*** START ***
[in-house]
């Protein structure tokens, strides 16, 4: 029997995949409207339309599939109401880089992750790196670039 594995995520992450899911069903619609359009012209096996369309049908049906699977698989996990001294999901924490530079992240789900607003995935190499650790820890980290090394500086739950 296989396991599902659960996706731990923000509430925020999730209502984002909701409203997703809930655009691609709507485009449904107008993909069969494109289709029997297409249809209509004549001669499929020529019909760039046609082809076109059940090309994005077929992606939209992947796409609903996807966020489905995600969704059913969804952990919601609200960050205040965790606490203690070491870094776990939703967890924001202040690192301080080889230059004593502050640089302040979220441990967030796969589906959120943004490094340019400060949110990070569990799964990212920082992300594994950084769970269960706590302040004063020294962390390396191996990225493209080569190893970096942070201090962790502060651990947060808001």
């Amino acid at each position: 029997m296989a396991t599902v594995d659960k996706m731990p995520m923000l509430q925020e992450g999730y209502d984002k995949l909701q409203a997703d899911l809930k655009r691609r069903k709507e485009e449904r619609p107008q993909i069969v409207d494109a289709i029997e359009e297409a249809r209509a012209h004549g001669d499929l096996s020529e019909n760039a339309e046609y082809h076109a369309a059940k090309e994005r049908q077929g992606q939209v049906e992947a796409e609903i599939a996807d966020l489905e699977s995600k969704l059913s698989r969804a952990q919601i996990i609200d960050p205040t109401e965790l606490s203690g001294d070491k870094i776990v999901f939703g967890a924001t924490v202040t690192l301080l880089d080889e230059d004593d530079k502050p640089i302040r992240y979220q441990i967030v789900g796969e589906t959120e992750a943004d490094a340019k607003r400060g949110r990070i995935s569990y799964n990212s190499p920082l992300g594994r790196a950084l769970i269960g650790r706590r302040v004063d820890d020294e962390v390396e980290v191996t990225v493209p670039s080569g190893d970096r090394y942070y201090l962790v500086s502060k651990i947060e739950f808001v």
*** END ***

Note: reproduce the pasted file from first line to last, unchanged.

[in-house]
């Protein structure tokens, strides 16, 4: 029997995949409207339309599939109401880089992750790196670039 594995995520992450899911069903619609359009012209096996369309049908049906699977698989996990001294999901924490530079992240789900607003995935190499650790820890980290090394500086739950 296989396991599902659960996706731990923000509430925020999730209502984002909701409203997703809930655009691609709507485009449904107008993909069969494109289709029997297409249809209509004549001669499929020529019909760039046609082809076109059940090309994005077929992606939209992947796409609903996807966020489905995600969704059913969804952990919601609200960050205040965790606490203690070491870094776990939703967890924001202040690192301080080889230059004593502050640089302040979220441990967030796969589906959120943004490094340019400060949110990070569990799964990212920082992300594994950084769970269960706590302040004063020294962390390396191996990225493209080569190893970096942070201090962790502060651990947060808001």
């Amino acid at each position: 029997m296989a396991t599902v594995d659960k996706m731990p995520m923000l509430q925020e992450g999730y209502d984002k995949l909701q409203a997703d899911l809930k655009r691609r069903k709507e485009e449904r619609p107008q993909i069969v409207d494109a289709i029997e359009e297409a249809r209509a012209h004549g001669d499929l096996s020529e019909n760039a339309e046609y082809h076109a369309a059940k090309e994005r049908q077929g992606q939209v049906e992947a796409e609903i599939a996807d966020l489905e699977s995600k969704l059913s698989r969804a952990q919601i996990i609200d960050p205040t109401e965790l606490s203690g001294d070491k870094i776990v999901f939703g967890a924001t924490v202040t690192l301080l880089d080889e230059d004593d530079k502050p640089i302040r992240y979220q441990i967030v789900g796969e589906t959120e992750a943004d490094a340019k607003r400060g949110r990070i995935s569990y799964n990212s190499p920082l992300g594994r790196a950084l769970i269960g650790r706590r302040v004063d820890d020294e962390v390396e980290v191996t990225v493209p670039s080569g190893d970096r090394y942070y201090l962790v500086s502060k651990i947060e739950f808001v």